Saturday, August 15, 2009

Microsoft Granted Another Ridiculous Patent

Why do the US patent office keep doing this? The patent described here tells of a mechanism by which meta data is included in an XML schema that describes markup information without having to embed it between within the actual text. The intention is to provide compatibility with other applications that can load, process and save documents based on this schema.
Why is this ridiculous? Well basically an XML schema can almost be seen at the same level as a communications protocol, describing document layout and properties in the same way you might use meta data in a database to describe a record layout, types, lengths etc. So the patent covers the application of an XML schema which in itself is not an invention. Furthermore it is trivial: if you know how to write a schema anyone can make one, just like anyone who knows how to write a formal letter can write one. Thirdly, what happens if the schemas I have made resemble those of Microsoft too closely - do I get taken to court? This is yet another example of how software patents are abused. Copyright can be used to protect your software property so there is no need for software patents. Writing a computer program is the same as writing a letter or a piece of music, which is not the same as an invention.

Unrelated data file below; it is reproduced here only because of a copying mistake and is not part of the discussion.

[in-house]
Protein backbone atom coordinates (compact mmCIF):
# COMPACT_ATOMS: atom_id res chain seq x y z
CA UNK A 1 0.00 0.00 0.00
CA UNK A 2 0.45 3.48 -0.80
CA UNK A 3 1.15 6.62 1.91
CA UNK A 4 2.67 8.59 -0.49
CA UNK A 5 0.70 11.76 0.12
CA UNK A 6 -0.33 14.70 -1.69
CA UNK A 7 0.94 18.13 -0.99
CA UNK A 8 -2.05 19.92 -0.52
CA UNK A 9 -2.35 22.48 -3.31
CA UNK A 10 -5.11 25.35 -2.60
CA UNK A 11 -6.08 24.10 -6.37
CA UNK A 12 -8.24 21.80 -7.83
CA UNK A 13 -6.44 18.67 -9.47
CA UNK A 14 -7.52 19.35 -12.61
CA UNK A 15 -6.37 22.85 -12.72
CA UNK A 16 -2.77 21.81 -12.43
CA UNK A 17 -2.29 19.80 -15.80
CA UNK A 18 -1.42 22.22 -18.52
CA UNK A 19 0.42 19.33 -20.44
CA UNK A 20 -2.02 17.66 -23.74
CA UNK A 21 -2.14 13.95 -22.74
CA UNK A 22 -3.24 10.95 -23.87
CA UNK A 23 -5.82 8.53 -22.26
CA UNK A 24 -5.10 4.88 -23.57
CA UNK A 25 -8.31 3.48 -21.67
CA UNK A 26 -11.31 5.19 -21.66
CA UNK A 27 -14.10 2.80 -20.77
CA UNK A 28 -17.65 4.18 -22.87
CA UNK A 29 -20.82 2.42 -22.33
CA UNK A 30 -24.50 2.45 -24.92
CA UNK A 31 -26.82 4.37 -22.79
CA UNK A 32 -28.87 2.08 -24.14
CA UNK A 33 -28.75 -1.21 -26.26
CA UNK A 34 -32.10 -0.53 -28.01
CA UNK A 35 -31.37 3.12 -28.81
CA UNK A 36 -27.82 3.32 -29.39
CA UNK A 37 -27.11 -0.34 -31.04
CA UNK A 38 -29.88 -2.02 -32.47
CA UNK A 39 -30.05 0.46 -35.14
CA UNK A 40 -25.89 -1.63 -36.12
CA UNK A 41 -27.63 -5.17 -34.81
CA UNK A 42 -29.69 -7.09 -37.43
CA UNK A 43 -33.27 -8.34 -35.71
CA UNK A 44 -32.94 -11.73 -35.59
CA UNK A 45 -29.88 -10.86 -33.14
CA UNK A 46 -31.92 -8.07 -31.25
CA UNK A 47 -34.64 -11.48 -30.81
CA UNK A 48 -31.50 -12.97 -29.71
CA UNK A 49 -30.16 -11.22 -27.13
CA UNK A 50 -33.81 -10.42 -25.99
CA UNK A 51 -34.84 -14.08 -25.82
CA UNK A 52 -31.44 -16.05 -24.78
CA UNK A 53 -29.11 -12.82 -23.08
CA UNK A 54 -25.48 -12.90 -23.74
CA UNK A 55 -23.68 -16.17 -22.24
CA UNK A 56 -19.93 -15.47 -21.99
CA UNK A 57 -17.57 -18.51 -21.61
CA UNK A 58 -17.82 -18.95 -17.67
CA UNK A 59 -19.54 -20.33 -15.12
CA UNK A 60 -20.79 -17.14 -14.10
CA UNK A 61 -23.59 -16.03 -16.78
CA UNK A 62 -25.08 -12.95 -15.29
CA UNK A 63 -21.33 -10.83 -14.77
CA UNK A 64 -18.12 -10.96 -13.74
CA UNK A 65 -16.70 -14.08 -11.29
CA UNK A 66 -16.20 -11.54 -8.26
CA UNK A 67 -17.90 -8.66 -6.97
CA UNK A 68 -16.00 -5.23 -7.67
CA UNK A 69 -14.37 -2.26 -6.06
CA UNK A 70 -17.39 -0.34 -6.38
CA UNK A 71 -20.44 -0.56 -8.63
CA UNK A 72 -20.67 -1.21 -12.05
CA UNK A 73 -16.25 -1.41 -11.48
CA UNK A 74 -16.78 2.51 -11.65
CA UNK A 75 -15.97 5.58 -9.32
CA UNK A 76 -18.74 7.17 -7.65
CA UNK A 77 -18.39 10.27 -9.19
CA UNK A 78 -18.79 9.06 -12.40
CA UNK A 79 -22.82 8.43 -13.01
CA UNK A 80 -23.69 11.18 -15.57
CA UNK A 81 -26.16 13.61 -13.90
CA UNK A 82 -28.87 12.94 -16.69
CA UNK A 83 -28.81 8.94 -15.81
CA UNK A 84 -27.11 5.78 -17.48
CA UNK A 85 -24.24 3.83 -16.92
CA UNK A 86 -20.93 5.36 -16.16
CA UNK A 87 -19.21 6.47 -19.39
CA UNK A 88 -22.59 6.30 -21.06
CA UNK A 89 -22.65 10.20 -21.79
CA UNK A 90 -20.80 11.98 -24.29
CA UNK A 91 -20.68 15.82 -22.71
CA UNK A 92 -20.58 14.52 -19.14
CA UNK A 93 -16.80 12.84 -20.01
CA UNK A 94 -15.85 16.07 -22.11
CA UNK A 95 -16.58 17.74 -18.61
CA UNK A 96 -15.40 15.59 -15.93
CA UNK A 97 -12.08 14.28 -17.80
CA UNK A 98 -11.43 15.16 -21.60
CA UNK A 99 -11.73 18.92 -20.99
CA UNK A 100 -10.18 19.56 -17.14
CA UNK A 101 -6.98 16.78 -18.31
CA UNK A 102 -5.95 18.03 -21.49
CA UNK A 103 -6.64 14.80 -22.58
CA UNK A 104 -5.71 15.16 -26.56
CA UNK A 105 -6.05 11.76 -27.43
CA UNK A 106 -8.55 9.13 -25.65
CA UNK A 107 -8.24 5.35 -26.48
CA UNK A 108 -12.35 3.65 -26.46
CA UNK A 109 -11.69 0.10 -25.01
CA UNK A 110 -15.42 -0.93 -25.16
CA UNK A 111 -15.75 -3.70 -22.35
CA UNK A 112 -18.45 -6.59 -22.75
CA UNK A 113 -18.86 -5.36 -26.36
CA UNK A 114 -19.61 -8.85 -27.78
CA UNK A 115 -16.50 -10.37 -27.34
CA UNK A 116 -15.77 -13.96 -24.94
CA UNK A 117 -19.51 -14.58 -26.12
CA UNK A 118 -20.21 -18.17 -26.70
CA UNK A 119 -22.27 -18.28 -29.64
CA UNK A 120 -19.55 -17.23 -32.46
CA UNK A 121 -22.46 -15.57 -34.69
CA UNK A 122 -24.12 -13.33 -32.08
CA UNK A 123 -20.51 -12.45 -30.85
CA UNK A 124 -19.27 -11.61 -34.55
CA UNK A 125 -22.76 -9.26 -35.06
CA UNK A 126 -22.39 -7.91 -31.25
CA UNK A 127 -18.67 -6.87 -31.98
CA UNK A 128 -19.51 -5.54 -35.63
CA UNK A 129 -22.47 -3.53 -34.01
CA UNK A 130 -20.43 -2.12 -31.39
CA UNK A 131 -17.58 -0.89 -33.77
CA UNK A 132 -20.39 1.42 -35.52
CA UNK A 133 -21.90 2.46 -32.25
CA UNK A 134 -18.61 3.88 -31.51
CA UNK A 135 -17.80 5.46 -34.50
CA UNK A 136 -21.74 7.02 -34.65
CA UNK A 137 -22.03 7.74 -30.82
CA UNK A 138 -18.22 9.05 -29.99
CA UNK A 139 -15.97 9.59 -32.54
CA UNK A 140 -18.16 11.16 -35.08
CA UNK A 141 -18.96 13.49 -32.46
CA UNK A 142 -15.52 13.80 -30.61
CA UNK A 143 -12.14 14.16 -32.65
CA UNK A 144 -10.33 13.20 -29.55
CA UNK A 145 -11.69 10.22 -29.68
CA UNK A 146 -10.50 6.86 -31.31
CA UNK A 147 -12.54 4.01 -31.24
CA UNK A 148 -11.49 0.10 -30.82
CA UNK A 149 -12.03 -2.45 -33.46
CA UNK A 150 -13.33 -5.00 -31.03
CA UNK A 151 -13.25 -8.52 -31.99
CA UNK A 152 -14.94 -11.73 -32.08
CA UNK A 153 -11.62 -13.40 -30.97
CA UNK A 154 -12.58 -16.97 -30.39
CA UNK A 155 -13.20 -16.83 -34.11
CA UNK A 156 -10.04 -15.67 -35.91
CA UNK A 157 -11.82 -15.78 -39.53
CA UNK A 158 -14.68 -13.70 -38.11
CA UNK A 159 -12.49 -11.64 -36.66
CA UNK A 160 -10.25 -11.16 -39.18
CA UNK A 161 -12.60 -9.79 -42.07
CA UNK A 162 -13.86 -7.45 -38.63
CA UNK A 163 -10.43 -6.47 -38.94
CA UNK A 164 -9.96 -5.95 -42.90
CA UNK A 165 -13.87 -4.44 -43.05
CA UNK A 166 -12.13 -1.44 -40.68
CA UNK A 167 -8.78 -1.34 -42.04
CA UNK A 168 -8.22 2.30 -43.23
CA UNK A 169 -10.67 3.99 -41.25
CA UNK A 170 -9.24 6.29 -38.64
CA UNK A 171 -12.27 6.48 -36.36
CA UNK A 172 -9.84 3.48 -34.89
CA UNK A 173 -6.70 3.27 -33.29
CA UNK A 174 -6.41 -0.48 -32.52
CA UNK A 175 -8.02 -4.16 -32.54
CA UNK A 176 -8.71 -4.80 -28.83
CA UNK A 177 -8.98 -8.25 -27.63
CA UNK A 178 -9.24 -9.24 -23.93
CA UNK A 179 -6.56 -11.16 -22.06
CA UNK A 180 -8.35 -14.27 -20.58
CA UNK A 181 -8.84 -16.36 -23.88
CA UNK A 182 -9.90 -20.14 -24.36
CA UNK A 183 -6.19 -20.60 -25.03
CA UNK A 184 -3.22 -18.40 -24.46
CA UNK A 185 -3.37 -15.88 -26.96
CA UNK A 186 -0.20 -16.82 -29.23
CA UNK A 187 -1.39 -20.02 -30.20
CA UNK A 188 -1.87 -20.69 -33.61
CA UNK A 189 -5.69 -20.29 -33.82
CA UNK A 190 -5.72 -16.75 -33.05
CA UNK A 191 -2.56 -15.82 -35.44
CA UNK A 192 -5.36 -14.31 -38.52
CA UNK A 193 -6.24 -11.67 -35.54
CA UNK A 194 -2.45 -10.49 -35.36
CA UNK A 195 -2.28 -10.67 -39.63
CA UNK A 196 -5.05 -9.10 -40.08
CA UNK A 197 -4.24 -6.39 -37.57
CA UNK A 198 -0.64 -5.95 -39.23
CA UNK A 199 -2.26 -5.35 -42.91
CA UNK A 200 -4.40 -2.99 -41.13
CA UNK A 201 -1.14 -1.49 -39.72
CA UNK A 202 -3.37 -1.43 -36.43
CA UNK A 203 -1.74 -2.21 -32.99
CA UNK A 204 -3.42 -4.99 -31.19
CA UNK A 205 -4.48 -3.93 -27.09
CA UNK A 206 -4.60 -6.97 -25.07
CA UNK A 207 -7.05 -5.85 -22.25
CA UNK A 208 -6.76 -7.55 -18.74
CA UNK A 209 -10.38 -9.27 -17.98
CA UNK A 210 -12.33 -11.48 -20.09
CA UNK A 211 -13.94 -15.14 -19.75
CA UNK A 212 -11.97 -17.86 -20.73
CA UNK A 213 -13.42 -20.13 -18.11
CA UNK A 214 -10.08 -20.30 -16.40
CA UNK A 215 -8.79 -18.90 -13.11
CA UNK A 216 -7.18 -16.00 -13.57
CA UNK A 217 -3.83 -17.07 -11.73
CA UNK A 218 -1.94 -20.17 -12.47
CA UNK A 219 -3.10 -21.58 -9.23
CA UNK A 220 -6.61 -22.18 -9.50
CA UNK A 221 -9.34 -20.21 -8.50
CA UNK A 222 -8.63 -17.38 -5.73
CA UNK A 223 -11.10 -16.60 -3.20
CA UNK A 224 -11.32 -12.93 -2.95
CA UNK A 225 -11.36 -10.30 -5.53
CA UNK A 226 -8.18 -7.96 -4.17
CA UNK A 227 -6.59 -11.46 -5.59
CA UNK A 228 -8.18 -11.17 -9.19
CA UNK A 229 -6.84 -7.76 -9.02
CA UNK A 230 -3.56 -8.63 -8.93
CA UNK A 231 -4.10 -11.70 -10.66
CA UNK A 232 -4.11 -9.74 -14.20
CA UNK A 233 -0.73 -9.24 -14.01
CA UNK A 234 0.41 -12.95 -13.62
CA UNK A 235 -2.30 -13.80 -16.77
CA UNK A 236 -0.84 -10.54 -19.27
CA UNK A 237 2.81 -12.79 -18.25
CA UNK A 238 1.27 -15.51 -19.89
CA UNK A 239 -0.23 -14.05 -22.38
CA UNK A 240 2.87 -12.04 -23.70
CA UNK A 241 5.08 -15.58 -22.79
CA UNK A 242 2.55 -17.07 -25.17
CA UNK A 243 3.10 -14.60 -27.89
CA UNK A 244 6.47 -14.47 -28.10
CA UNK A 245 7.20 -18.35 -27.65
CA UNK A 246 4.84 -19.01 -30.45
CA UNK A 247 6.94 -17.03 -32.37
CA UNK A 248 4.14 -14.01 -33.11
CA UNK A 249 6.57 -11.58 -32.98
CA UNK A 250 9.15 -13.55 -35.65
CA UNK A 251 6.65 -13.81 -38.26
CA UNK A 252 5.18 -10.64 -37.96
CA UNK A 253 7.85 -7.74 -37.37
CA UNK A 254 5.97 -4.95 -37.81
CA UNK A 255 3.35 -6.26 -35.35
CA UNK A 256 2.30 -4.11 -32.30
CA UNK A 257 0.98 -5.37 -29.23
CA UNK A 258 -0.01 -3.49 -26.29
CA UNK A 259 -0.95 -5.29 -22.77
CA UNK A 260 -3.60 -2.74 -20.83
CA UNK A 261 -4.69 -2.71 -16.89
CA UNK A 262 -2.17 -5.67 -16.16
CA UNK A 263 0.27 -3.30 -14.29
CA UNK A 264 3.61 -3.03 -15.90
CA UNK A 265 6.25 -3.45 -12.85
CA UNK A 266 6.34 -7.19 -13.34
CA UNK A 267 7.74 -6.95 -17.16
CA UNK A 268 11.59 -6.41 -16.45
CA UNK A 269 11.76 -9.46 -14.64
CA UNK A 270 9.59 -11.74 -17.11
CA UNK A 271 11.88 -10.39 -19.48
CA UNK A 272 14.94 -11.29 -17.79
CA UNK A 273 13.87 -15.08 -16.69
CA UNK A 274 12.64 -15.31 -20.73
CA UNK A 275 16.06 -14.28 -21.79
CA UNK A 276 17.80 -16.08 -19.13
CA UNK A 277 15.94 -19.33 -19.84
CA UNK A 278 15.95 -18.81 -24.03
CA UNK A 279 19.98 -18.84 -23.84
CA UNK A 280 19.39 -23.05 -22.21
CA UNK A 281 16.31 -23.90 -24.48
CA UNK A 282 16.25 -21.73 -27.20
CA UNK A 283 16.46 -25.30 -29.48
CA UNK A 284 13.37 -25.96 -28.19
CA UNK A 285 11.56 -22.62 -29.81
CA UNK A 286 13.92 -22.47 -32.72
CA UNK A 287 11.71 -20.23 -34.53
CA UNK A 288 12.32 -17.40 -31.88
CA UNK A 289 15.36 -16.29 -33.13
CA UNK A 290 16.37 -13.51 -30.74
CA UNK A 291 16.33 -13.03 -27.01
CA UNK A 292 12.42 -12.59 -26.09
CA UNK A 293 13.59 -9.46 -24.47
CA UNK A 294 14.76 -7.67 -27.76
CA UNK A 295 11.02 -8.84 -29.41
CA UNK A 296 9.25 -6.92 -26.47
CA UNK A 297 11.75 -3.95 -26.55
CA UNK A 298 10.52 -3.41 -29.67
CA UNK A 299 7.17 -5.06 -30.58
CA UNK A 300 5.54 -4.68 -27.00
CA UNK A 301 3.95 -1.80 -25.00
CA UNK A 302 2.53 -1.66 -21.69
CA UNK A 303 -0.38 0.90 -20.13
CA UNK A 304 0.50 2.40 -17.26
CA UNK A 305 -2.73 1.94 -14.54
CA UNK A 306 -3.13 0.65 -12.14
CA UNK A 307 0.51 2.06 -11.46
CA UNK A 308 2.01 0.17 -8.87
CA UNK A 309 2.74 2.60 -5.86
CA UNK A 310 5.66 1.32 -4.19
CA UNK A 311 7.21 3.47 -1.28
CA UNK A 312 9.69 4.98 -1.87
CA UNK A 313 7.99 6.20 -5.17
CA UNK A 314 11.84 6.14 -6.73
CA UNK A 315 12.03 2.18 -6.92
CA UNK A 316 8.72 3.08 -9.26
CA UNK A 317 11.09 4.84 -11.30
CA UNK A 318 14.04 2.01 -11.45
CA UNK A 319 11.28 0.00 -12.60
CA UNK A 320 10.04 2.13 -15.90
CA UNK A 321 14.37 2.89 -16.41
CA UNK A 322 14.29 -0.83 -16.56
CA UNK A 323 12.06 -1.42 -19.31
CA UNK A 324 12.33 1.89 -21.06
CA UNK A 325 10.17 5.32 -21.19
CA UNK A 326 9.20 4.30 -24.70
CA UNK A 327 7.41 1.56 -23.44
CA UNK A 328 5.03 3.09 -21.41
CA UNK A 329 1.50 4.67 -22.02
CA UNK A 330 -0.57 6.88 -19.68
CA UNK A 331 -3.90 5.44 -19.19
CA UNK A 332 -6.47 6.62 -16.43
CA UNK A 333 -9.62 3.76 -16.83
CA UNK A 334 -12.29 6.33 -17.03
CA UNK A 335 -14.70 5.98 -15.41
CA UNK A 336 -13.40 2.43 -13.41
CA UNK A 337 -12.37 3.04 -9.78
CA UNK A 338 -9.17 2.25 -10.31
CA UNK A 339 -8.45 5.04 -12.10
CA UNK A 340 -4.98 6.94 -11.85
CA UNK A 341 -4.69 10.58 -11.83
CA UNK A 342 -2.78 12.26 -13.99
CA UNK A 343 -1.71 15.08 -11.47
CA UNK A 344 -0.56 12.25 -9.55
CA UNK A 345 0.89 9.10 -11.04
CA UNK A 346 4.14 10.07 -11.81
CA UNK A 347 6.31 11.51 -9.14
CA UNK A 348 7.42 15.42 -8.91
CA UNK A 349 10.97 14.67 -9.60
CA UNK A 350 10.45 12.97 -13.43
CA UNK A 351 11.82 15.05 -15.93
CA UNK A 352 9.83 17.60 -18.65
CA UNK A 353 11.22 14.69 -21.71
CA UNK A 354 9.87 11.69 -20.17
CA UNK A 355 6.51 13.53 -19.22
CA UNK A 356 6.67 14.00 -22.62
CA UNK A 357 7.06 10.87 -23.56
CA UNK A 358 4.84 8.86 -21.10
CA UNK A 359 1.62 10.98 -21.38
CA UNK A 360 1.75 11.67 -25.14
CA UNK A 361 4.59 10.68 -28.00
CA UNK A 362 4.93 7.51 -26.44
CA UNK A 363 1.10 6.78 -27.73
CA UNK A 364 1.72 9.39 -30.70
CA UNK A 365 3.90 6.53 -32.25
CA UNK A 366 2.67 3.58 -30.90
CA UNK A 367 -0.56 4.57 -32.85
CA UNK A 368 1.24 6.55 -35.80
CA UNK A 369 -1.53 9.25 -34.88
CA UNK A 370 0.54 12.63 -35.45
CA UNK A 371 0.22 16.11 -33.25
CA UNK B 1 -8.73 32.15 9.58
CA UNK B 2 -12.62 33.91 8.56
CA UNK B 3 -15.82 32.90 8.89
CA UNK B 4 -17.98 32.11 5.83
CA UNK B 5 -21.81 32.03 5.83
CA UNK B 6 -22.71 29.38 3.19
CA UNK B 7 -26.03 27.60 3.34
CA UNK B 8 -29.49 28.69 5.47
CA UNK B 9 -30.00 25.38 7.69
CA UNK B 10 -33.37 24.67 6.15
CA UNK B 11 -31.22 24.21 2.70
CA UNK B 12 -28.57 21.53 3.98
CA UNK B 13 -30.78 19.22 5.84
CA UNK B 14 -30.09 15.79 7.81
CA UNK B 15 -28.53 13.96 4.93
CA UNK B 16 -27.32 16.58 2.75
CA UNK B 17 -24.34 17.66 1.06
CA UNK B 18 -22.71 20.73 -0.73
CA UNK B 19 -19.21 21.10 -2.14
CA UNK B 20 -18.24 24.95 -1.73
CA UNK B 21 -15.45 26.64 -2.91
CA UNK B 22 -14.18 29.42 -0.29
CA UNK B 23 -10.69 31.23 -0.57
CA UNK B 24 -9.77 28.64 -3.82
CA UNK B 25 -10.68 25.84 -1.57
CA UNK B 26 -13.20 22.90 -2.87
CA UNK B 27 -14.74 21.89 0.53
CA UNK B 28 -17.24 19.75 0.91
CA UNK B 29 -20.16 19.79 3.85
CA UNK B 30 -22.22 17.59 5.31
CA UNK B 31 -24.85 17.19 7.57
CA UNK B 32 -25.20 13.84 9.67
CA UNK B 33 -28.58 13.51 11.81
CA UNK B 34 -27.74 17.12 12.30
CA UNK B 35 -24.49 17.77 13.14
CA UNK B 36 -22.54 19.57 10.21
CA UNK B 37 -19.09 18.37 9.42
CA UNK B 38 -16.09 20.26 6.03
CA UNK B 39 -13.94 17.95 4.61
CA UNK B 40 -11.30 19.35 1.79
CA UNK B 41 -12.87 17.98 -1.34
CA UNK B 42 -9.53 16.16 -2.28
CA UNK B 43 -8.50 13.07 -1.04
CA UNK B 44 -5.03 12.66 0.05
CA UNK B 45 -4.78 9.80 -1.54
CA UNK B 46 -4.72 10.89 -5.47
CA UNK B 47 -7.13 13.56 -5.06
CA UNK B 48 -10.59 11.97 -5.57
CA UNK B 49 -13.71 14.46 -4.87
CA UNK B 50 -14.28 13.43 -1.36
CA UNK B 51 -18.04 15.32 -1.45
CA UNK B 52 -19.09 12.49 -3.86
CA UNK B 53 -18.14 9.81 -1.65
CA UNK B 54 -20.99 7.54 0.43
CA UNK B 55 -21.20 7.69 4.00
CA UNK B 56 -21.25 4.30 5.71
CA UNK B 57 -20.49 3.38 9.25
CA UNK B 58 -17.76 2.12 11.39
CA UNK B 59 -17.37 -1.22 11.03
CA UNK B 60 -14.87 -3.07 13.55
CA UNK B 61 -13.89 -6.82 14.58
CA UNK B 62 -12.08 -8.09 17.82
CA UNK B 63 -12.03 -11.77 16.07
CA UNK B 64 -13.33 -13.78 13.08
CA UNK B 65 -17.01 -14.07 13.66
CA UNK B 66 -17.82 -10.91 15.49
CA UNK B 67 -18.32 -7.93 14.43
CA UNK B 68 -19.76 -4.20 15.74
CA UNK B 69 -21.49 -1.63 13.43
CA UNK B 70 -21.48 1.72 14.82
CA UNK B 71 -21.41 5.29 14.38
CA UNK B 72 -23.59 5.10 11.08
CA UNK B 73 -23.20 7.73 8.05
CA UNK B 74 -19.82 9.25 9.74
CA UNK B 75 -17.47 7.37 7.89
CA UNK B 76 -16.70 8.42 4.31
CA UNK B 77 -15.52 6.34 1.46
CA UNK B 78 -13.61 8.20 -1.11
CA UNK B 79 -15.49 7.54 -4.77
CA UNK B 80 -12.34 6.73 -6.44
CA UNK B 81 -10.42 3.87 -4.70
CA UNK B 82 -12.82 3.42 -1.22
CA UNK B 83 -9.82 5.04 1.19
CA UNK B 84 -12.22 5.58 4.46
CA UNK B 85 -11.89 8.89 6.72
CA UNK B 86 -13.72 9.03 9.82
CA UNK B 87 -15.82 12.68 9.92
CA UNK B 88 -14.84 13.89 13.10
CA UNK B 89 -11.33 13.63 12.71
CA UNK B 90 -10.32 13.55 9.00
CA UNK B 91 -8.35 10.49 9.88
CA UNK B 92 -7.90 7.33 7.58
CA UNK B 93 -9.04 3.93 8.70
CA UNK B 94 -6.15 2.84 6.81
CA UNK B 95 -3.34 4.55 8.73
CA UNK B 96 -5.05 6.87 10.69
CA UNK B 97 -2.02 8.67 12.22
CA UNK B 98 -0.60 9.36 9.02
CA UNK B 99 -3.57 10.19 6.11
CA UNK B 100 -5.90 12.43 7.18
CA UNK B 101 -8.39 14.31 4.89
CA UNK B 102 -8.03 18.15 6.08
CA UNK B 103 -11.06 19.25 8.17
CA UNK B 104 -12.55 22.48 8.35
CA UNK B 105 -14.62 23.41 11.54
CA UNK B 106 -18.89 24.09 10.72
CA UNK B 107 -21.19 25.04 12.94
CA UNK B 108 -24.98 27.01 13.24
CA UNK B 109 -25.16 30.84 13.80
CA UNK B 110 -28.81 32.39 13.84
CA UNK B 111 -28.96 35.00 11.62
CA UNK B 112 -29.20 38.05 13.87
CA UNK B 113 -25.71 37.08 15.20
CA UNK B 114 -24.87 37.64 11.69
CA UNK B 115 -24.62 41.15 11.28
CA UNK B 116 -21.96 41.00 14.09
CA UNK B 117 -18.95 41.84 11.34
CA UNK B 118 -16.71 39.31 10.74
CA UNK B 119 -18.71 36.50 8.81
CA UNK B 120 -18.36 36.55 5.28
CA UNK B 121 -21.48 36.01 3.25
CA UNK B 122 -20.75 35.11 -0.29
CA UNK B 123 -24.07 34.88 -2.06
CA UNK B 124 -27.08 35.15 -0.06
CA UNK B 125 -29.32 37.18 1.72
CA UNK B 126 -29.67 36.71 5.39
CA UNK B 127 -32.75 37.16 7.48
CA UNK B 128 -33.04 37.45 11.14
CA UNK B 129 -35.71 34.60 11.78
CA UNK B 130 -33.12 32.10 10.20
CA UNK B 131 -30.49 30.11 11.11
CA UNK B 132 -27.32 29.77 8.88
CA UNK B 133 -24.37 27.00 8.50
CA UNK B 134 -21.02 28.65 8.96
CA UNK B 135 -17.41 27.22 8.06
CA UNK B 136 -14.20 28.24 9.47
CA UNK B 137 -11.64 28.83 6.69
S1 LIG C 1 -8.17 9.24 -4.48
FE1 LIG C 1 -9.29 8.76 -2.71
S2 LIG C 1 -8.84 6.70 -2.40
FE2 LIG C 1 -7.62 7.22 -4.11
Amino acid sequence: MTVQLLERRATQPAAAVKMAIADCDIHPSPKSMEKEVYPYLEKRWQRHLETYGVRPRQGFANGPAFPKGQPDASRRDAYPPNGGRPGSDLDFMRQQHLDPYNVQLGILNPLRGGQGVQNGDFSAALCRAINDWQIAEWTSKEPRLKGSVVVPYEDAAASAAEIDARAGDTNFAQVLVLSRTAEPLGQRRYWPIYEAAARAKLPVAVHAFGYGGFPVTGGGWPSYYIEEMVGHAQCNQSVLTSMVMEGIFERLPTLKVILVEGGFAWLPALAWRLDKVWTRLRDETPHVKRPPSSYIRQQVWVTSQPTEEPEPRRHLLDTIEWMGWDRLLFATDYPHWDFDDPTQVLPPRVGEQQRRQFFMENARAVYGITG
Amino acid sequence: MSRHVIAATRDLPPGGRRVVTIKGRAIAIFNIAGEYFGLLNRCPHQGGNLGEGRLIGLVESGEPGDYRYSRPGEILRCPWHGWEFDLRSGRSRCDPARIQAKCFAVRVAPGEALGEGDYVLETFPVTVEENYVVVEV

Even worse, Microsoft have this week themselves been found guilty of patent infringement on a similar issue and as a result have been ordered to stop selling MS Word. Computer World reports on how i4i have patented a method for creating XML document templates, a method which is also used by Microsoft Word for creating custom templates. Apparently the patent was infringed with full knowledge of Microsoft so that the judge actually increased the claim for damages. Now once again, using XML to manage document content is trivial, so the fact that a company can actually patent such a method and then call it an invention is once again absurd. Even worse, it actually limits innovation because anyone who creates software from scratch that looks a little too much like code from another, even though there may be only one way to implement it, could get taken to court.